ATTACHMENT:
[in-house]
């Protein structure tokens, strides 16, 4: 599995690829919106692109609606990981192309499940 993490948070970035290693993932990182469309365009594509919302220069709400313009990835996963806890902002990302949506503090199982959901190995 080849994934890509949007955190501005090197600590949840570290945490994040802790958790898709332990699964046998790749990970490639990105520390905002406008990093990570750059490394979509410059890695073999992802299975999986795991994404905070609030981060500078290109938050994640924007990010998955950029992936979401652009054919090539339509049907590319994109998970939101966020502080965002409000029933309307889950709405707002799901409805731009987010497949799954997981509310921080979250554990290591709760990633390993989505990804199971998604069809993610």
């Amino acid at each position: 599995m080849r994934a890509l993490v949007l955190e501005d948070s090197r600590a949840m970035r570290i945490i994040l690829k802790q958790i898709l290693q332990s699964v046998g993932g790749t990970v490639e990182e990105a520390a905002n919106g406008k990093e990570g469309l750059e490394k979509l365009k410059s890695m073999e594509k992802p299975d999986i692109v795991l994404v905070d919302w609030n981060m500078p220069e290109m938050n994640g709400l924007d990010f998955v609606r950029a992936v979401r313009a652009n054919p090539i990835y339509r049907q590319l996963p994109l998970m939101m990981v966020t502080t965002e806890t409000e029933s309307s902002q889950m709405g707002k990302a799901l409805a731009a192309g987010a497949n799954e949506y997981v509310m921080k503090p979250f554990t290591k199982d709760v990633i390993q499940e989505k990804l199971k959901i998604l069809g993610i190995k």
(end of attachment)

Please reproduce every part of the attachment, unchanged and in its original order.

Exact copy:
[in-house]
């Protein structure tokens, strides 16, 4: 599995690829919106692109609606990981192309499940 993490948070970035290693993932990182469309365009594509919302220069709400313009990835996963806890902002990302949506503090199982959901190995 080849994934890509949007955190501005090197600590949840570290945490994040802790958790898709332990699964046998790749990970490639990105520390905002406008990093990570750059490394979509410059890695073999992802299975999986795991994404905070609030981060500078290109938050994640924007990010998955950029992936979401652009054919090539339509049907590319994109998970939101966020502080965002409000029933309307889950709405707002799901409805731009987010497949799954997981509310921080979250554990290591709760990633390993989505990804199971998604069809993610």
């Amino acid at each position: 599995m080849r994934a890509l993490v949007l955190e501005d948070s090197r600590a949840m970035r570290i945490i994040l690829k802790q958790i898709l290693q332990s699964v046998g993932g790749t990970v490639e990182e990105a520390a905002n919106g406008k990093e990570g469309l750059e490394k979509l365009k410059s890695m073999e594509k992802p299975d999986i692109v795991l994404v905070d919302w609030n981060m500078p220069e290109m938050n994640g709400l924007d990010f998955v609606r950029a992936v979401r313009a652009n054919p090539i990835y339509r049907q590319l996963p994109l998970m939101m990981v966020t502080t965002e806890t409000e029933s309307s902002q889950m709405g707002k990302a799901l409805a731009a192309g987010a497949n799954e949506y997981v509310m921080k503090p979250f554990t290591k199982d709760v990633i390993q499940e989505k990804l199971k959901i998604l069809g993610i190995k």